Well . . . look at you, America! 246 and counting!
On June 7, 1776, the Second Continental Congress listened as Richard Henry Lee of Virginia proposed a resolution declaring the United States independent from Great Britain:
“Resolved, that these United Colonies are, and of right ought to be, free and independent States, that they are absolved from all allegiance to the British Crown, and that all political connection between them and the State of Great Britain is, and ought to be, totally dissolved.”
It was a bold move. Several states including New York, New Jersey, Pennsylvania, Delaware, Maryland and South Carolina were not yet ready to support this potentially fatal step. Failure to approve the resolution could lead to the collapse of the shaky alliance between the 13 colonies. An earlier proposal by John Adams on May 15 declaring that “it is necessary that the exercise of every kind of authority under the said crown should be totally suppressed” barely passed. Four colonies voted against it and the delegation from Maryland stormed out of the room in protest.
Congress agreed to delay the vote on Lee’s Resolution until July 1. During that time, Congress appointed a committee to draft a formal declaration of independence to accompany the resolution. Consisting of John Adams, Benjamin Franklin, Roger Sherman, Robert R. Livingston, and Thomas Jefferson, the committee selected Jefferson to be the primary author of the document. A rough draft of the document was presented to Congress for review on June 28.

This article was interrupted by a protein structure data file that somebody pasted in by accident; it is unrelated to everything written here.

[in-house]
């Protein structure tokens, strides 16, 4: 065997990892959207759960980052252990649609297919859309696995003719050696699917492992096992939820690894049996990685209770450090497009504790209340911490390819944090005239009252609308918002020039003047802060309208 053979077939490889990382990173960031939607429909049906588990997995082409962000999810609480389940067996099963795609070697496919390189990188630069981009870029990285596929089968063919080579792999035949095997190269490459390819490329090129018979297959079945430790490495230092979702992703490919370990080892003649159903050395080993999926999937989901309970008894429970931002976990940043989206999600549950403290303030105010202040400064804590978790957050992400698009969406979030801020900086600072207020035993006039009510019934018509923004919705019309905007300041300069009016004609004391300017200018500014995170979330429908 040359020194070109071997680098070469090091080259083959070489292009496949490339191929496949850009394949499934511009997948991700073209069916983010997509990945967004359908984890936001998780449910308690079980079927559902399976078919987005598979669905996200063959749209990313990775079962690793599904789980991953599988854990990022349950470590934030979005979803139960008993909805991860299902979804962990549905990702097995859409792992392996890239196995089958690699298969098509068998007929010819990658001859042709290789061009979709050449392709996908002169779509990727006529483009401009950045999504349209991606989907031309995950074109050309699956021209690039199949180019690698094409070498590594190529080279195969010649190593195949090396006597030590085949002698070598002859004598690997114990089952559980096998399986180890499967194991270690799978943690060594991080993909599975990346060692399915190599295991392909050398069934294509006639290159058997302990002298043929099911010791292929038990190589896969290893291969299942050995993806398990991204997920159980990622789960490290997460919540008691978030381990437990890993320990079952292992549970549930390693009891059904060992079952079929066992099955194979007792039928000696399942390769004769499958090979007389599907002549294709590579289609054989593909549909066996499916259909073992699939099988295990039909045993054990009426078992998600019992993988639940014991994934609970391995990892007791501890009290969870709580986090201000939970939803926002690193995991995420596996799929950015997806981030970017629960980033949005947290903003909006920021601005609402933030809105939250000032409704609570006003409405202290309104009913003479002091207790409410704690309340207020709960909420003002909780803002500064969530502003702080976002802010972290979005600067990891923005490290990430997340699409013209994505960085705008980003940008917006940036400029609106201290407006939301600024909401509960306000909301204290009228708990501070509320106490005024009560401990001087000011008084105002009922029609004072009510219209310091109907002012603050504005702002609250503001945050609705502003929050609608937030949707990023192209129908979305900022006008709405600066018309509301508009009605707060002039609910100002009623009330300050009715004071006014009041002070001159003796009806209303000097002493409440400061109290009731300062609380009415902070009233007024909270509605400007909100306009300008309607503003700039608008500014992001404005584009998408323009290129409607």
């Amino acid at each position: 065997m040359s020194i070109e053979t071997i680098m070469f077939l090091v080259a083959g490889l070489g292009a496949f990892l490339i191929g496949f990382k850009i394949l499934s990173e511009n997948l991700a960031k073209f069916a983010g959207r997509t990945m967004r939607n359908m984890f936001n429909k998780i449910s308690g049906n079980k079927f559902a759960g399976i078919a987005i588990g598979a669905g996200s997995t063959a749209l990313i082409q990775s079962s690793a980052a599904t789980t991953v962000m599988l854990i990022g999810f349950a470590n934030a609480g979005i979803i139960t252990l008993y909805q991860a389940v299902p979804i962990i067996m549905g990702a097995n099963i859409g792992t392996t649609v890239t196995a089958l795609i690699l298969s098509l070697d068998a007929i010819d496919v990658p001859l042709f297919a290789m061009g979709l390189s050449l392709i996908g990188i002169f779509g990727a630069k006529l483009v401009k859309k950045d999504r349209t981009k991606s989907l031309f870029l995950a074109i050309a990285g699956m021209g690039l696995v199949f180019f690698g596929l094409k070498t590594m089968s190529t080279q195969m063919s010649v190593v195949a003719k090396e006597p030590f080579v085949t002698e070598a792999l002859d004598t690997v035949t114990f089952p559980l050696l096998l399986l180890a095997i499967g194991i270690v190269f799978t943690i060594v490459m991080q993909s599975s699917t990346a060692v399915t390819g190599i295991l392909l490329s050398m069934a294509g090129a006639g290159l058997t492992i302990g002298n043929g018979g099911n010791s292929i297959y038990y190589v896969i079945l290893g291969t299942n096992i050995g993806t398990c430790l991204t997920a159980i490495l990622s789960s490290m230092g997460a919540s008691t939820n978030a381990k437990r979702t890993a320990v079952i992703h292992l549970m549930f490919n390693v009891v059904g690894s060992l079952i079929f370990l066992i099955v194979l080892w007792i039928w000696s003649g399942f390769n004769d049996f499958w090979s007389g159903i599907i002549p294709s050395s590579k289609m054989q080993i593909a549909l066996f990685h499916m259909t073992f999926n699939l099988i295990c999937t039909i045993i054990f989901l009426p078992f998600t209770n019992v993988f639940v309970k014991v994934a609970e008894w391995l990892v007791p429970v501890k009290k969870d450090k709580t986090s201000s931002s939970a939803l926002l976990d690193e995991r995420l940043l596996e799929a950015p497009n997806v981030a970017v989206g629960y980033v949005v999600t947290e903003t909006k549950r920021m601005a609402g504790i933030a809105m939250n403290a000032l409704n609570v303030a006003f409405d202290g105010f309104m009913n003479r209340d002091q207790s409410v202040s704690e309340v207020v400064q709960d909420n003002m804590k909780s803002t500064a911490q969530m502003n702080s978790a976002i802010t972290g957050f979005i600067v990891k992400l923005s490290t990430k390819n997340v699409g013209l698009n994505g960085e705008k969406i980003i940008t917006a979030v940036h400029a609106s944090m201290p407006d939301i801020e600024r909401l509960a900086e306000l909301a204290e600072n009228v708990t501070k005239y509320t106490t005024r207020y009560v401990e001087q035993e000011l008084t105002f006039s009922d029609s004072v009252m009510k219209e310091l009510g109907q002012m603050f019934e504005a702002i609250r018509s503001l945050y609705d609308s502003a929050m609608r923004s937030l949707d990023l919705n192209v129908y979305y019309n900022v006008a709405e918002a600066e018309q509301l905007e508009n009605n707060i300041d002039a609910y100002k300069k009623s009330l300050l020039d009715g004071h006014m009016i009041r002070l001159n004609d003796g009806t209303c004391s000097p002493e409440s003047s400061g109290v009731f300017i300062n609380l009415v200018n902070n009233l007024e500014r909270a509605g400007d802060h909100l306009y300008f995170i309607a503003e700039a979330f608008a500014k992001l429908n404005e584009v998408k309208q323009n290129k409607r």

Debate followed. And on July 2, 1776, the Congress voted to approve the resolution that had been proposed a month earlier – declaring the United States independent from Great Britain. After voting for independence, Congress turned its attention to Jefferson’s Declaration of Independence, a statement explaining their decision. Members debated and revised the wording of the Declaration, finally approving a final version of the document on July 4. (There is some debate on when the document was actually signed with the National Archives suggesting an August 2 date.)
We celebrate on the 4th but John Adams understood that it was the fateful vote two days earlier that is what we are really observing. In his famous letter to Abigail:Read more